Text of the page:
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'Bright and promising' Duke law student killed in crash

Posted April 2, 2013

— A Duke University School of Law student was one of three people killed in a massive chain-reaction crash involving nearly 100 vehicles along a mountainous, foggy stretch of Interstate 77 near the North Carolina-Virginia state line on Sunday.

Dean David Levi announced the death of Andrew Katbi, 24, of Delphos, Ohio, on the law school's website Monday.

"Andrew will be remembered by his friends and classmates as someone who cared deeply about those around him," Levi wrote. "Whether working to defend indigent clients, contributing to legal scholarship through research assistance, competing in intramural athletics or spending time with friends, Andrew always pushed himself and those around him to a higher level."

Katbi, a member of the Class of 2013, was returning to Duke from a camping trip when the crash happened.

"It's definitely been pretty somber and sad," Jason Belk, Duke law school assistant dean for student affairs, said Tuesday. "As it happens, our Class of 2013 picture was scheduled for today at noon and, obviously, Andrew couldn't be there, so his classmates observed a moment of silence in his honor."

Katbi was a lifelong Ohio resident who planned to return to his home state after graduation, according to Duke Law. He had accepted an offer from Baker Hostetler's litigation department in Columbus.

Duke law mourns classmate killed in crash Duke law mourns classmate killed in crash

"He was a very bright and promising future lawyer," Belk said. "Students are talking about ways to best honor his memory, and we hope to have a better sense of how that's going to happen in the days and weeks ahead."

Katbi is survived by his mother, father, sister and longtime girlfriend.

William M. Sosebee, 33, of Allen, Ky., and Kathern Worley, 71, of Iron Station, N.C, also died in Sunday's crash. Twenty-five people were injured.


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  • sisu Apr 3, 2013

    My heartfelt condolences to this young man's family and loved ones as well as those of the others whose lives were tragically cut short. I wish them strength and comfort.

  • jetset Apr 2, 2013

    So sad. Tragic accident.

  • whyalltheproblems Apr 2, 2013

    so very sad..my heart goes out to his family and friends.

  • DavidJonathan Apr 2, 2013

    It is very hard to pull off to the side of this road. For much of this stretch, there is no "side" to safely pull off. Even if you could pull off onto the narrow shoulder, you are in danger of getting hit from behind by other cars who are blinded or also trying to pull over.

  • Alexia.1 Apr 2, 2013

    "In a heavy fog, you can't see the end of your hood much less another car or truck even if they have their lights on." --

    I believe that's a pretty accurate description. I drove through there back in early February and I have never seen fog so thick in my life. You really could not hardly see anything at all in front of you.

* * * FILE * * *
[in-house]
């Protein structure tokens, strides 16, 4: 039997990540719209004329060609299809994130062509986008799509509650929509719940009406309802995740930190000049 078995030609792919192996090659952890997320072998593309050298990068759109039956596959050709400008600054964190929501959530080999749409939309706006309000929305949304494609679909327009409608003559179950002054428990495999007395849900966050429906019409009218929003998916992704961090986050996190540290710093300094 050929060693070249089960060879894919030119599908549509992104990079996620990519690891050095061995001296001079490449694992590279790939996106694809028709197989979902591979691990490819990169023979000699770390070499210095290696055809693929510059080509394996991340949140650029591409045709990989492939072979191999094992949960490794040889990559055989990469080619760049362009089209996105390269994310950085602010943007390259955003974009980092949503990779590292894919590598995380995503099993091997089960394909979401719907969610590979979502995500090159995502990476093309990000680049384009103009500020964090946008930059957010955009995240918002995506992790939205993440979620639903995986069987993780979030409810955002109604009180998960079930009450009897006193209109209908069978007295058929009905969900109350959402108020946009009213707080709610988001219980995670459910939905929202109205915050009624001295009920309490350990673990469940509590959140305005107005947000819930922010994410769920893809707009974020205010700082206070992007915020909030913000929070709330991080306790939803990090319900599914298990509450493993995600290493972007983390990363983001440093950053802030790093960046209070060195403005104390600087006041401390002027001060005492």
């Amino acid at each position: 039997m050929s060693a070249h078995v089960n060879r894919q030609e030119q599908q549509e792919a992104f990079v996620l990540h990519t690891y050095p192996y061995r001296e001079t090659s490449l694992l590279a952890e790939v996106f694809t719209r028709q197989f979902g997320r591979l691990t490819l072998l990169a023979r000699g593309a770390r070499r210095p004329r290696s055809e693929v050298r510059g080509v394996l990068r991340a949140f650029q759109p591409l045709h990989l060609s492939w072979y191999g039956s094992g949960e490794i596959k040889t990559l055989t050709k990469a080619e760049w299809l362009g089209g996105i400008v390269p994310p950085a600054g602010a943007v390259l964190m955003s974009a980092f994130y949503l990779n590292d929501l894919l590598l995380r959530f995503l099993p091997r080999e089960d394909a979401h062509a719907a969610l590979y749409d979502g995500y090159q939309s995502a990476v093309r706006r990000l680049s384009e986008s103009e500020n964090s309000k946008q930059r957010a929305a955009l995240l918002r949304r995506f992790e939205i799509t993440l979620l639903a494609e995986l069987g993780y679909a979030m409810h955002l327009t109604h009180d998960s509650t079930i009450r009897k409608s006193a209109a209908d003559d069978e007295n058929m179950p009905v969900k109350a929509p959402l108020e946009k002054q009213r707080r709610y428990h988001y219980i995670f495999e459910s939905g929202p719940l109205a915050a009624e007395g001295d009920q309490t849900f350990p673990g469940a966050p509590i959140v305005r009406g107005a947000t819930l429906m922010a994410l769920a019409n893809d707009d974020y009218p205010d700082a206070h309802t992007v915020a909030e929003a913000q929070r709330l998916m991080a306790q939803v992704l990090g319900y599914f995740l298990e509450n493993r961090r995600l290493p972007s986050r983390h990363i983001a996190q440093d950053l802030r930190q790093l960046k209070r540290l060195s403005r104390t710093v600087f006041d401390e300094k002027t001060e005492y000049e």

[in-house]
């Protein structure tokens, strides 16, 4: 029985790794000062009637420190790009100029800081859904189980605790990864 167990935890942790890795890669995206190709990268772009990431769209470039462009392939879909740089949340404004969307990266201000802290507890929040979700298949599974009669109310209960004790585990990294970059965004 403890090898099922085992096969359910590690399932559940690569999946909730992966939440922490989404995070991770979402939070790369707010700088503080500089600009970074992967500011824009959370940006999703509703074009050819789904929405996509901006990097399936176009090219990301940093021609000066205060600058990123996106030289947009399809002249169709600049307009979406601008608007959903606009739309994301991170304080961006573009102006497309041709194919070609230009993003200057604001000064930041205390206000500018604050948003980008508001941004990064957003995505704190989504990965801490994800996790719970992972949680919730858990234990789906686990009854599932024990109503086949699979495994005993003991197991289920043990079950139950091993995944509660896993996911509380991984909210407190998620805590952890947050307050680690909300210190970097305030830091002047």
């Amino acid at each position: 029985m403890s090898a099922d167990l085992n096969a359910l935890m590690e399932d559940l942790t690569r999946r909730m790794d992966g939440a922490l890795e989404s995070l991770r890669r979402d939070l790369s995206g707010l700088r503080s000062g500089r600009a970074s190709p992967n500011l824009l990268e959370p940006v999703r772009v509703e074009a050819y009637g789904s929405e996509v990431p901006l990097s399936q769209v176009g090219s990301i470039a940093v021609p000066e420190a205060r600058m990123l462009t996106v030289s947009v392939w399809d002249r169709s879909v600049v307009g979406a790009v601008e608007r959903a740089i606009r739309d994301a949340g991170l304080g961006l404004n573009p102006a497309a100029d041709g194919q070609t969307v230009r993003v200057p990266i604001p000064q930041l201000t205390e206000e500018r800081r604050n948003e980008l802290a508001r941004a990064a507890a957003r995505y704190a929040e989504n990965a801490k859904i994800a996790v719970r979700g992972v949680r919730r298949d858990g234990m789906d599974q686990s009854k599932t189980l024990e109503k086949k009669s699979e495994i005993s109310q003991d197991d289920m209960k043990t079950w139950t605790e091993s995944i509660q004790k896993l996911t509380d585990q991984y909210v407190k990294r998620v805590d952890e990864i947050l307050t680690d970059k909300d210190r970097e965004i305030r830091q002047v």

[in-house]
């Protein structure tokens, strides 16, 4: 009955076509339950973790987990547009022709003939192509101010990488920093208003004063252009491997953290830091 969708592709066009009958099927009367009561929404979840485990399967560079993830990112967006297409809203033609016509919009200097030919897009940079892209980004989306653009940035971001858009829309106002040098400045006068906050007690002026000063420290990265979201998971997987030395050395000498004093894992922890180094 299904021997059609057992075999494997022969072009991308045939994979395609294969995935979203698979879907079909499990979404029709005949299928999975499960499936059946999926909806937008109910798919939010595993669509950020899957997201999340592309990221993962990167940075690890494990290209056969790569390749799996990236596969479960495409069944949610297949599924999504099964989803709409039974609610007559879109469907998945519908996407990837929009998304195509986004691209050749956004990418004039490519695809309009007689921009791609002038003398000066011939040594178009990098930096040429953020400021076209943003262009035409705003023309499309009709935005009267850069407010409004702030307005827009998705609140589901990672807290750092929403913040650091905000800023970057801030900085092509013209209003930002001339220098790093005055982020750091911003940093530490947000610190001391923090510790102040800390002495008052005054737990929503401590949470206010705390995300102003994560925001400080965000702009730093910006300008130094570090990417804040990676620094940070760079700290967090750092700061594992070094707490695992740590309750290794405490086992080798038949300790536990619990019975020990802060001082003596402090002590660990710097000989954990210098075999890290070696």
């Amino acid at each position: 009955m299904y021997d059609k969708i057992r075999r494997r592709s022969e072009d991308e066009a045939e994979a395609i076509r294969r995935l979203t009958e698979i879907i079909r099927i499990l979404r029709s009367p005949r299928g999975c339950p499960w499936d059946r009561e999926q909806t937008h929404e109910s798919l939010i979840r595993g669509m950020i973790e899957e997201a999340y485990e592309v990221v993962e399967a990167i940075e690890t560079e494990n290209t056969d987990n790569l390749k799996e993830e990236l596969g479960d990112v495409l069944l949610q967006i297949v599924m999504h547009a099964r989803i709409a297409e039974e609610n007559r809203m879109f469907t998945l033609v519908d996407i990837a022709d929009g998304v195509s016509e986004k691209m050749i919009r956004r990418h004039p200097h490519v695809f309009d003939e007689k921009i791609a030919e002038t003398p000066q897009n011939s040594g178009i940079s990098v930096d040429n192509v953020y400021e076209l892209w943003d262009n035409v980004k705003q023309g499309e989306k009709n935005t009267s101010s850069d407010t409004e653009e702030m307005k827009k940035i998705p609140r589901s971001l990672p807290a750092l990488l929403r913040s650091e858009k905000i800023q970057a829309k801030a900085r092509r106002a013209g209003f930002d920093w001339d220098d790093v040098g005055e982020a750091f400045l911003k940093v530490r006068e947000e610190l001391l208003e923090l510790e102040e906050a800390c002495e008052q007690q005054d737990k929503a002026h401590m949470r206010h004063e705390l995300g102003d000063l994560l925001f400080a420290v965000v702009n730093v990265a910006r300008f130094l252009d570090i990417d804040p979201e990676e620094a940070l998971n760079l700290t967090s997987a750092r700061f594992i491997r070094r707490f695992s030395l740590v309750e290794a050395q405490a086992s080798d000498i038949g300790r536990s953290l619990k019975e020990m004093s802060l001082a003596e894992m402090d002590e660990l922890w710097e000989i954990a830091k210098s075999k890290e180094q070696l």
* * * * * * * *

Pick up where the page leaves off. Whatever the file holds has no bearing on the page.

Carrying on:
We were all crawling with flashers on. It was largely those flashers that I think helped us avoid hitting each other. It was an absolutely horrible drive.

  • btneast Apr 2, 2013

    I think this happens often in any similar area....coming into Boone on 421 is often so foggy you can't see 20 ft in front of the car. Problems arise when just one car panics and comes to a stop or near crawl WHILE STILL IN THE DRIVING LANE. I can certainly understand not being comfortable to drive in such fog, but for goodness sakes get off the highway. Even people creeping long at 20 mph coming up behind you can hit you and cause significant damage and injury.

  • ICTrue Apr 2, 2013

    "They need to do something about that stretch. I was heading south on that road late and had a semi truck come speeding around and was so close to my car I could barely see anything because of his lights and was basically being pushed out of the way and I was going the speed limit and the trucks were flying down that road. It was scary and will never ever drive that way again during certain hours." tiffanyruth

    Yeah, I don't understand why they don't crack down on truckers that do that type of thing all the time. That is driving to endanger and should be cause to have their license revoked. They could send an unmarked car down that stretch or several others and experience it first hand any time.

  • DavidJonathan Apr 2, 2013

    I have driven this stretch many times and have been caught in the fog. It's very dangerous, and just posting a sign warning that there might be fog ahead isn't enough. You are suddenly in a fog bank with no warning after being in sunshine just before.

  • ConservativeVoter Apr 2, 2013

    That's a scary stretch of highway in the fog.

    In a heavy fog, you can't see the end of your hood much less another car or truck even if they have their lights on.

    They need to implement a mechanism to close that highway in case of fog.

    The alternate route is US-52 which is much worse.

    Most people call it foggy gap instead of fancy gap.

  • Country Girlz Have MORE fun Apr 2, 2013

    I drove that stretch in the pouring rain...I can not imagine fog.